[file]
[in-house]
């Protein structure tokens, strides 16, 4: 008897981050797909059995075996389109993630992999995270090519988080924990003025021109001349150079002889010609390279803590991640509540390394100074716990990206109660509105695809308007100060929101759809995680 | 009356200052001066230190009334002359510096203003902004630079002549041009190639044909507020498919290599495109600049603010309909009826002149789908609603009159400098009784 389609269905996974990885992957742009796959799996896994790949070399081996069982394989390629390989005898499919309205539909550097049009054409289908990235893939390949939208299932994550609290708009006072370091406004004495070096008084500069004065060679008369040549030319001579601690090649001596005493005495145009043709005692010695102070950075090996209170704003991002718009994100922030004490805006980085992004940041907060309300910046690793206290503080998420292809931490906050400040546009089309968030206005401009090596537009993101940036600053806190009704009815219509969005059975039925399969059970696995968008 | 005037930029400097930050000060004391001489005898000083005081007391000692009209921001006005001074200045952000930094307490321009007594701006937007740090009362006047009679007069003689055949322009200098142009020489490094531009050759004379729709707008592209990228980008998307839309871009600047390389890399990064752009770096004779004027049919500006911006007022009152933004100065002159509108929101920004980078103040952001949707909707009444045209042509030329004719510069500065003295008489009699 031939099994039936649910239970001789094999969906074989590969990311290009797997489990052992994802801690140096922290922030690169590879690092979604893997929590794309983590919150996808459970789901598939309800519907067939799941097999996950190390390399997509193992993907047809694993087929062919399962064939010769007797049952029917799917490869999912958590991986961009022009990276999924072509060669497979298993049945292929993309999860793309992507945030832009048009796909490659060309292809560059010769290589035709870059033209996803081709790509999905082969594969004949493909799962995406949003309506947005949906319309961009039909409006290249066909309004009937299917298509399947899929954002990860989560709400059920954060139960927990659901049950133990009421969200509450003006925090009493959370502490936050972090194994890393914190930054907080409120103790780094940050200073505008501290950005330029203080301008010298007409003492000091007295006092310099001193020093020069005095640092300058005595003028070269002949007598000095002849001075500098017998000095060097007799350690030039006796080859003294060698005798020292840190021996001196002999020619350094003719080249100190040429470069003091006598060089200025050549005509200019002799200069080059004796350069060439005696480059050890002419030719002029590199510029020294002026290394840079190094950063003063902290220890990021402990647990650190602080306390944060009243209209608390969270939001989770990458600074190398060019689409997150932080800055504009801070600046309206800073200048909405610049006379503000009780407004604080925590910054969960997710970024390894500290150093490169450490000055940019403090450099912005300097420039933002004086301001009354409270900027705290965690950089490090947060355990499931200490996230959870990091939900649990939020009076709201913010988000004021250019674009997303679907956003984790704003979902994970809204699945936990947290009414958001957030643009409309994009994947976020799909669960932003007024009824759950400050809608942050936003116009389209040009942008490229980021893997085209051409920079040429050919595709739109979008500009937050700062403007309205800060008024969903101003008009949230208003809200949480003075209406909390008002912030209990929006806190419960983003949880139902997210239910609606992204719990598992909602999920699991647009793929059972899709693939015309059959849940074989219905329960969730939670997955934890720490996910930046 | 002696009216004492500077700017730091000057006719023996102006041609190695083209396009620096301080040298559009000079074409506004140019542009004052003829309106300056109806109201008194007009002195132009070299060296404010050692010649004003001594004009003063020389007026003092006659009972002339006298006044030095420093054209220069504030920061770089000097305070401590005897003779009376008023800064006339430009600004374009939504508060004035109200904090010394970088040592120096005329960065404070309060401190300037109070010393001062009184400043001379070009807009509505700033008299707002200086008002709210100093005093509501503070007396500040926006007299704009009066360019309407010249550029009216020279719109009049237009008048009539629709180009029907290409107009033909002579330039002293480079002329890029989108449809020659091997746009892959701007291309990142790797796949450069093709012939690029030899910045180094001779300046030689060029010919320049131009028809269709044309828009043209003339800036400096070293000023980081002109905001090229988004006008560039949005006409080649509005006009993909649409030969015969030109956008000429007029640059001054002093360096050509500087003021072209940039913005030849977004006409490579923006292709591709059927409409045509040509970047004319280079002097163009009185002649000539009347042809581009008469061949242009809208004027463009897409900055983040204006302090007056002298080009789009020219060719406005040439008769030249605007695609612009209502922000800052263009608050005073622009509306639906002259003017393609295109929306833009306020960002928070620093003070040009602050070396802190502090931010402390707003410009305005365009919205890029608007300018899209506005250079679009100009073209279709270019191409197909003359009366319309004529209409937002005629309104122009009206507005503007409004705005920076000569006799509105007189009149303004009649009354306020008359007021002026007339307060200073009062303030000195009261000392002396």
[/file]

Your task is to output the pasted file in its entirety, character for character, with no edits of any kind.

[in-house]
């Protein structure tokens, strides 16, 4: 008897981050797909059995075996389109993630992999995270090519988080924990003025021109001349150079002889010609390279803590991640509540390394100074716990990206109660509105695809308007100060929101759809995680 | 009356200052001066230190009334002359510096203003902004630079002549041009190639044909507020498919290599495109600049603010309909009826002149789908609603009159400098009784 389609269905996974990885992957742009796959799996896994790949070399081996069982394989390629390989005898499919309205539909550097049009054409289908990235893939390949939208299932994550609290708009006072370091406004004495070096008084500069004065060679008369040549030319001579601690090649001596005493005495145009043709005692010695102070950075090996209170704003991002718009994100922030004490805006980085992004940041907060309300910046690793206290503080998420292809931490906050400040546009089309968030206005401009090596537009993101940036600053806190009704009815219509969005059975039925399969059970696995968008 | 005037930029400097930050000060004391001489005898000083005081007391000692009209921001006005001074200045952000930094307490321009007594701006937007740090009362006047009679007069003689055949322009200098142009020489490094531009050759004379729709707008592209990228980008998307839309871009600047390389890399990064752009770096004779004027049919500006911006007022009152933004100065002159509108929101920004980078103040952001949707909707009444045209042509030329004719510069500065003295008489009699 031939099994039936649910239970001789094999969906074989590969990311290009797997489990052992994802801690140096922290922030690169590879690092979604893997929590794309983590919150996808459970789901598939309800519907067939799941097999996950190390390399997509193992993907047809694993087929062919399962064939010769007797049952029917799917490869999912958590991986961009022009990276999924072509060669497979298993049945292929993309999860793309992507945030832009048009796909490659060309292809560059010769290589035709870059033209996803081709790509999905082969594969004949493909799962995406949003309506947005949906319309961009039909409006290249066909309004009937299917298509399947899929954002990860989560709400059920954060139960927990659901049950133990009421969200509450003006925090009493959370502490936050972090194994890393914190930054907080409120103790780094940050200073505008501290950005330029203080301008010298007409003492000091007295006092310099001193020093020069005095640092300058005595003028070269002949007598000095002849001075500098017998000095060097007799350690030039006796080859003294060698005798020292840190021996001196002999020619350094003719080249100190040429470069003091006598060089200025050549005509200019002799200069080059004796350069060439005696480059050890002419030719002029590199510029020294002026290394840079190094950063003063902290220890990021402990647990650190602080306390944060009243209209608390969270939001989770990458600074190398060019689409997150932080800055504009801070600046309206800073200048909405610049006379503000009780407004604080925590910054969960997710970024390894500290150093490169450490000055940019403090450099912005300097420039933002004086301001009354409270900027705290965690950089490090947060355990499931200490996230959870990091939900649990939020009076709201913010988000004021250019674009997303679907956003984790704003979902994970809204699945936990947290009414958001957030643009409309994009994947976020799909669960932003007024009824759950400050809608942050936003116009389209040009942008490229980021893997085209051409920079040429050919595709739109979008500009937050700062403007309205800060008024969903101003008009949230208003809200949480003075209406909390008002912030209990929006806190419960983003949880139902997210239910609606992204719990598992909602999920699991647009793929059972899709693939015309059959849940074989219905329960969730939670997955934890720490996910930046 | 002696009216004492500077700017730091000057006719023996102006041609190695083209396009620096301080040298559009000079074409506004140019542009004052003829309106300056109806109201008194007009002195132009070299060296404010050692010649004003001594004009003063020389007026003092006659009972002339006298006044030095420093054209220069504030920061770089000097305070401590005897003779009376008023800064006339430009600004374009939504508060004035109200904090010394970088040592120096005329960065404070309060401190300037109070010393001062009184400043001379070009807009509505700033008299707002200086008002709210100093005093509501503070007396500040926006007299704009009066360019309407010249550029009216020279719109009049237009008048009539629709180009029907290409107009033909002579330039002293480079002329890029989108449809020659091997746009892959701007291309990142790797796949450069093709012939690029030899910045180094001779300046030689060029010919320049131009028809269709044309828009043209003339800036400096070293000023980081002109905001090229988004006008560039949005006409080649509005006009993909649409030969015969030109956008000429007029640059001054002093360096050509500087003021072209940039913005030849977004006409490579923006292709591709059927409409045509040509970047004319280079002097163009009185002649000539009347042809581009008469061949242009809208004027463009897409900055983040204006302090007056002298080009789009020219060719406005040439008769030249605007695609612009209502922000800052263009608050005073622009509306639906002259003017393609295109929306833009306020960002928070620093003070040009602050070396802190502090931010402390707003410009305005365009919205890029608007300018899209506005250079679009100009073209279709270019191409197909003359009366319309004529209409937002005629309104122009009206507005503007409004705005920076000569006799509105007189009149303004009649009354306020008359007021002026007339307060200073009062303030000195009261000392002396």